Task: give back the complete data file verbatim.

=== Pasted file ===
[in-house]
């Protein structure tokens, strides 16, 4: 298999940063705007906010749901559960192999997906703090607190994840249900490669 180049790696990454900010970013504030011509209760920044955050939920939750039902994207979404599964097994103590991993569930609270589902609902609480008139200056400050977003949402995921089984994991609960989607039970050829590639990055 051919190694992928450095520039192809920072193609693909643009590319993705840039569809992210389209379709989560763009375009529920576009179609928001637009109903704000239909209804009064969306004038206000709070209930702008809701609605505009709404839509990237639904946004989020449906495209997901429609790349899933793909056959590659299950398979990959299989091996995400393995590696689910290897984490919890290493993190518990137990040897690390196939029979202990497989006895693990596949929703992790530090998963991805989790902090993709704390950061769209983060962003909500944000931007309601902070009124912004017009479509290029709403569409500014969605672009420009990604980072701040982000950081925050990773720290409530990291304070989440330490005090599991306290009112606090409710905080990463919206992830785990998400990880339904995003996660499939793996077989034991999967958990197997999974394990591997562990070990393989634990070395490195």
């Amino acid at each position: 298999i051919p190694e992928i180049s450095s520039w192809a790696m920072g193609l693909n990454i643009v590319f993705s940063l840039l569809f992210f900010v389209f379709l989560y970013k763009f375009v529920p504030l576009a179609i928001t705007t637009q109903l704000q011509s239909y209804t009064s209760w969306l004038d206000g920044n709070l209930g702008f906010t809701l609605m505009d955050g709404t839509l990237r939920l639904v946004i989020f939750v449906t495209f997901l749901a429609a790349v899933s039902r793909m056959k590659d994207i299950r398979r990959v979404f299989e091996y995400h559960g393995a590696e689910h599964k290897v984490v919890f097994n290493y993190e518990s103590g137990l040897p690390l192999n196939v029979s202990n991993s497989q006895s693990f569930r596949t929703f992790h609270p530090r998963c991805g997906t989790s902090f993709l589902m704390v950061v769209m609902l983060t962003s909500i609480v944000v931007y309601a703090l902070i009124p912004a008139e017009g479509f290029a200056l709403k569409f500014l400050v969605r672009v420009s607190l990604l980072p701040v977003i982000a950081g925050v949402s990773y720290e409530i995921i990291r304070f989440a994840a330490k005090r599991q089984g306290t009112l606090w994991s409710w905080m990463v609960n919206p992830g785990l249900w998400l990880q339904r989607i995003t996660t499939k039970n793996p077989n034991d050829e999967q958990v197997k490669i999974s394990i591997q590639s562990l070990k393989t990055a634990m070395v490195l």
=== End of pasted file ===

[in-house]
């Protein structure tokens, strides 16, 4: 298999940063705007906010749901559960192999997906703090607190994840249900490669 180049790696990454900010970013504030011509209760920044955050939920939750039902994207979404599964097994103590991993569930609270589902609902609480008139200056400050977003949402995921089984994991609960989607039970050829590639990055 051919190694992928450095520039192809920072193609693909643009590319993705840039569809992210389209379709989560763009375009529920576009179609928001637009109903704000239909209804009064969306004038206000709070209930702008809701609605505009709404839509990237639904946004989020449906495209997901429609790349899933793909056959590659299950398979990959299989091996995400393995590696689910290897984490919890290493993190518990137990040897690390196939029979202990497989006895693990596949929703992790530090998963991805989790902090993709704390950061769209983060962003909500944000931007309601902070009124912004017009479509290029709403569409500014969605672009420009990604980072701040982000950081925050990773720290409530990291304070989440330490005090599991306290009112606090409710905080990463919206992830785990998400990880339904995003996660499939793996077989034991999967958990197997999974394990591997562990070990393989634990070395490195």
């Amino acid at each position: 298999i051919p190694e992928i180049s450095s520039w192809a790696m920072g193609l693909n990454i643009v590319f993705s940063l840039l569809f992210f900010v389209f379709l989560y970013k763009f375009v529920p504030l576009a179609i928001t705007t637009q109903l704000q011509s239909y209804t009064s209760w969306l004038d206000g920044n709070l209930g702008f906010t809701l609605m505009d955050g709404t839509l990237r939920l639904v946004i989020f939750v449906t495209f997901l749901a429609a790349v899933s039902r793909m056959k590659d994207i299950r398979r990959v979404f299989e091996y995400h559960g393995a590696e689910h599964k290897v984490v919890f097994n290493y993190e518990s103590g137990l040897p690390l192999n196939v029979s202990n991993s497989q006895s693990f569930r596949t929703f992790h609270p530090r998963c991805g997906t989790s902090f993709l589902m704390v950061v769209m609902l983060t962003s909500i609480v944000v931007y309601a703090l902070i009124p912004a008139e017009g479509f290029a200056l709403k569409f500014l400050v969605r672009v420009s607190l990604l980072p701040v977003i982000a950081g925050v949402s990773y720290e409530i995921i990291r304070f989440a994840a330490k005090r599991q089984g306290t009112l606090w994991s409710w905080m990463v609960n919206p992830g785990l249900w998400l990880q339904r989607i995003t996660t499939k039970n793996p077989n034991d050829e999967q958990v197997k490669i999974s394990i591997q590639s562990l070990k393989t990055a634990m070395v490195l």